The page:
Patrick Peterson


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Cardinals add former Raven cornerback

Posted by Darren Urban on January 28, 2016 – 11:43 am

The Cardinals have brought in a pair of cornerbacks on “future” contracts as they begin to build the 90-man offseason roster. That started with Cariel Brooks on Wednesday — Brooks was with the Cardinals early in 2015 — and then they brought in Asa Jackson Thursday. Jackson was last on the Bengals’ practice squad, but he also appeared in 18 games with the Baltimore Ravens over four seasons after coming into the league in 2012. He does not have an NFL interception.

With Jerraud Powers a free agent, the Cardinals will want to make sure they have enough cornerbacks for the offseason. I won’t be surprised if the position is a target in the draft, either.

Asa Jackson


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Search for a pass rusher

Posted by Darren Urban on January 28, 2016 – 9:54 am

Steve Keim was blunt when bringing up his number one priority of the offseason: “Create a pass rush.” It’s nothing new. This is something the Cardinals have been talking about every offseason for a decade pretty much. Yes, John Abraham had a nice 2013 but he wasn’t brought in until training camp and it was always known he’d be a short-term solution.

It’s not like the Cardinals didn’t look at it last offseason. They tried to trade up in the draft to get one of the “name” pass rushers in the first round. They still took Markus Golden and Shaq Riddick among their seven picks. Golden was solid as a rookie. Is he ever going to be the dynamic edge guy every team wants/needs? Maybe not, but he’ll be an important cog. We’ll see on Riddick, who never got on the field as a rookie, but they love his size and speed if he can learn the game.

Going forward, the Cards still need much more. Dwight Freeney helped, but he isn’t the answer at this point even if he comes back. I thought it was interesting that Bruce Arians, talking on Arizona Sports 98.7 said of the edge rusher sought “I doubt it would be a free agent.” Now, if Von Miller were to actually hit the open market and not get the inevitable franchise tag from the Broncos, that might change but still — it says something about the potential available pass rushers (or those who could be available but likely won’t by March.)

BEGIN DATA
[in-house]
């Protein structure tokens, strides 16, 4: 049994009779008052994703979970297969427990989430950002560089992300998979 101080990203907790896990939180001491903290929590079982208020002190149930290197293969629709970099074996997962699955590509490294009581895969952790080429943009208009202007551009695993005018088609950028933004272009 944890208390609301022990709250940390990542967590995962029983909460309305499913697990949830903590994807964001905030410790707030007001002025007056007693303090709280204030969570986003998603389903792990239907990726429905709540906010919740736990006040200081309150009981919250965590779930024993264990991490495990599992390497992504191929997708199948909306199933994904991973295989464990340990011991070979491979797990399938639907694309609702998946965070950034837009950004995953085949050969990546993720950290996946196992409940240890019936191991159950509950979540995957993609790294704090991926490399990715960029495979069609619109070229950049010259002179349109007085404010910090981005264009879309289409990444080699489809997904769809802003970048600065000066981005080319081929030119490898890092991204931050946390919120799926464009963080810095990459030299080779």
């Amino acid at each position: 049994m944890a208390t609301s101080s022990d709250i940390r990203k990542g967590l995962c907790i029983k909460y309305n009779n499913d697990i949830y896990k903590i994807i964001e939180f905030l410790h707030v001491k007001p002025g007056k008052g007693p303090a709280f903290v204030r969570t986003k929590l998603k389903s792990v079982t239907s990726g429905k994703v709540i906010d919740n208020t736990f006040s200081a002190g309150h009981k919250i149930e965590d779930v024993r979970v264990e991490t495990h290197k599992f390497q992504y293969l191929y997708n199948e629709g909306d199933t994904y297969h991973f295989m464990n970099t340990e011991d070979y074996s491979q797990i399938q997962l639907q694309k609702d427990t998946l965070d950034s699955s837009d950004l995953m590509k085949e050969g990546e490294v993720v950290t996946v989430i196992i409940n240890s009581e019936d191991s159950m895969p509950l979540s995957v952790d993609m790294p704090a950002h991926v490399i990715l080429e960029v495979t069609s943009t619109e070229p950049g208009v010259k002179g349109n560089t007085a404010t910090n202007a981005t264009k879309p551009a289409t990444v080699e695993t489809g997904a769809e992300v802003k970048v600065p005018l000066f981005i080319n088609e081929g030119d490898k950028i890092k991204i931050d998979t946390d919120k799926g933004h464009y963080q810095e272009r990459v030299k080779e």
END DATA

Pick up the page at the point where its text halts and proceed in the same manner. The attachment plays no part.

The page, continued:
The next three months leading into the draft will be interesting in that regard. But it was clear there were too many times when the Cardinals didn’t pressure the quarterback enough, even when they blitzed. That’s a tough way to live in the rarified air of the upper echelon teams in the NFL.

Rusherblog


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Of seven Cards’ Pro Bowlers, only two to play

Posted by Darren Urban on January 26, 2016 – 1:13 pm

The Cardinals had a long season with a crushing ending, and so, with the Pro Bowl coming Sunday only a week after the team’s NFC Championship loss, perhaps it shouldn’t be very surprising that most of the team’s Pro Bowl representatives will not be going to Hawaii.

Only two of the seven Pro Bowlers — defensive tackle Calais Campbell and special teamer Justin Bethel — are going. Safety Tyrann Mathieu (replaced by the Eagles’ Malcolm Jenkins) was never going to go, since he was hurt before he was even named to the team. This week, quarterback Carson Palmer (replaced by the Vikings’ Teddy Bridgewater), wide receiver Larry Fitzgerald (replaced by the Colts’ T.Y. Hilton), guard Mike Iupati (replaced by the Bills’ Richie Incognito) and cornerback Patrick Peterson (replaced by the Bengals’ Pacman Jones) all bowed out.

Palmer said he wanted to give his banged-up right hand a rest. Iupati cited shoulder issues. I’m not sure what the reasons were for Fitzgerald and Peterson, although in every case, it might’ve just been a need to just get some downtime after a rough end to the season.